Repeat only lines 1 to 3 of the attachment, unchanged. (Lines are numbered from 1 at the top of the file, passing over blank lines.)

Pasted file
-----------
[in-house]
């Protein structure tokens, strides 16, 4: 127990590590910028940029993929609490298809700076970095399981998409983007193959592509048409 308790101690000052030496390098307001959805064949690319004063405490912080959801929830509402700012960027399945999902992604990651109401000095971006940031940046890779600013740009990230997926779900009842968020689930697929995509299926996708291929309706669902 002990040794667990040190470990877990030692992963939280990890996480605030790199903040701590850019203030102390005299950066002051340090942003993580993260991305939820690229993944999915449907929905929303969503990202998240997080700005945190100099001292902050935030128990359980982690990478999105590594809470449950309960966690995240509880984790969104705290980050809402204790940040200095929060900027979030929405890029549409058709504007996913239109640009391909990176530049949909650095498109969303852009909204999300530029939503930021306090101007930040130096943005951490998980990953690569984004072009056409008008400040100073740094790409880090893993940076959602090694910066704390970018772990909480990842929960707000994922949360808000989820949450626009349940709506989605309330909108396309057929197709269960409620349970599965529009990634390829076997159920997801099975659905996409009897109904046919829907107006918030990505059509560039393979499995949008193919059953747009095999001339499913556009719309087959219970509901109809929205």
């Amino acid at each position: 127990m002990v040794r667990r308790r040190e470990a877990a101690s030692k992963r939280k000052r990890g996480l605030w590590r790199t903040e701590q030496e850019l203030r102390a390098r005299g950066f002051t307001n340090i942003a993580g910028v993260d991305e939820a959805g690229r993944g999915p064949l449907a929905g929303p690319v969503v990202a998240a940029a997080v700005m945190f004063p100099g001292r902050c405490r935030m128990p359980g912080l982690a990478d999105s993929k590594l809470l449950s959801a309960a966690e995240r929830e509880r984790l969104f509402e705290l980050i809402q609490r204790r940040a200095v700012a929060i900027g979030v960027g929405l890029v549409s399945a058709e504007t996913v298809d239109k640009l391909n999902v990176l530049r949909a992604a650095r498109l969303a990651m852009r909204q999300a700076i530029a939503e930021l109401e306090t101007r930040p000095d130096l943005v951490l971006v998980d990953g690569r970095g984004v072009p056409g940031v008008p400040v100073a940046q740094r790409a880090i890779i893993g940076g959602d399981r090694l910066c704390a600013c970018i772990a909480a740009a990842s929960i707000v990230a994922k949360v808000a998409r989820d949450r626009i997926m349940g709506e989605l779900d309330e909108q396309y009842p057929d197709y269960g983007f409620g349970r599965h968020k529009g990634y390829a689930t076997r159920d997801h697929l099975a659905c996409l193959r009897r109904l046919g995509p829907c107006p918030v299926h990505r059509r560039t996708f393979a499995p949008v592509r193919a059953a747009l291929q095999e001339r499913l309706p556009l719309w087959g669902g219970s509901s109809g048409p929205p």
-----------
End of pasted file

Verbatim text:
[in-house]
């Protein structure tokens, strides 16, 4: 127990590590910028940029993929609490298809700076970095399981998409983007193959592509048409 308790101690000052030496390098307001959805064949690319004063405490912080959801929830509402700012960027399945999902992604990651109401000095971006940031940046890779600013740009990230997926779900009842968020689930697929995509299926996708291929309706669902 002990040794667990040190470990877990030692992963939280990890996480605030790199903040701590850019203030102390005299950066002051340090942003993580993260991305939820690229993944999915449907929905929303969503990202998240997080700005945190100099001292902050935030128990359980982690990478999105590594809470449950309960966690995240509880984790969104705290980050809402204790940040200095929060900027979030929405890029549409058709504007996913239109640009391909990176530049949909650095498109969303852009909204999300530029939503930021306090101007930040130096943005951490998980990953690569984004072009056409008008400040100073740094790409880090893993940076959602090694910066704390970018772990909480990842929960707000994922949360808000989820949450626009349940709506989605309330909108396309057929197709269960409620349970599965529009990634390829076997159920997801099975659905996409009897109904046919829907107006918030990505059509560039393979499995949008193919059953747009095999001339499913556009719309087959219970509901109809929205």
């Amino acid at each position: 127990m002990v040794r667990r308790r040190e470990a877990a101690s030692k992963r939280k000052r990890g996480l605030w590590r790199t903040e701590q030496e850019l203030r102390a390098r005299g950066f002051t307001n340090i942003a993580g910028v993260d991305e939820a959805g690229r993944g999915p064949l449907a929905g929303p690319v969503v990202a998240a940029a997080v700005m945190f004063p100099g001292r902050c405490r935030m128990p359980g912080l982690a990478d999105s993929k590594l809470l449950s959801a309960a966690e995240r929830e509880r984790l969104f509402e705290l980050i809402q609490r204790r940040a200095v700012a929060i900027g979030v960027g929405l890029v549409s399945a058709e504007t996913v298809d239109k640009l391909n999902v990176l530049r949909a992604a650095r498109l969303a990651m852009r909204q999300a700076i530029a939503e930021l109401e306090t101007r930040p000095d130096l943005v951490l971006v998980d990953g690569r970095g984004v072009p056409g940031v008008p400040v100073a940046q740094r790409a880090i890779i893993g940076g959602d399981r090694l910066c704390a600013c970018i772990a909480a740009a990842s929960i707000v990230a994922k949360v808000a998409r989820d949450r626009i997926m349940g709506e989605l779900d309330e909108q396309y009842p057929d197709y269960g983007f409620g349970r599965h968020k529009g990634y390829a689930t076997r159920d997801h697929l099975a659905c996409l193959r009897r109904l046919g995509p829907c107006p918030v299926h990505r059509r560039t996708f393979a499995p949008v592509r193919a059953a747009l291929q095999e001339r499913l309706p556009l719309w087959g669902g219970s509901s109809g048409p929205p």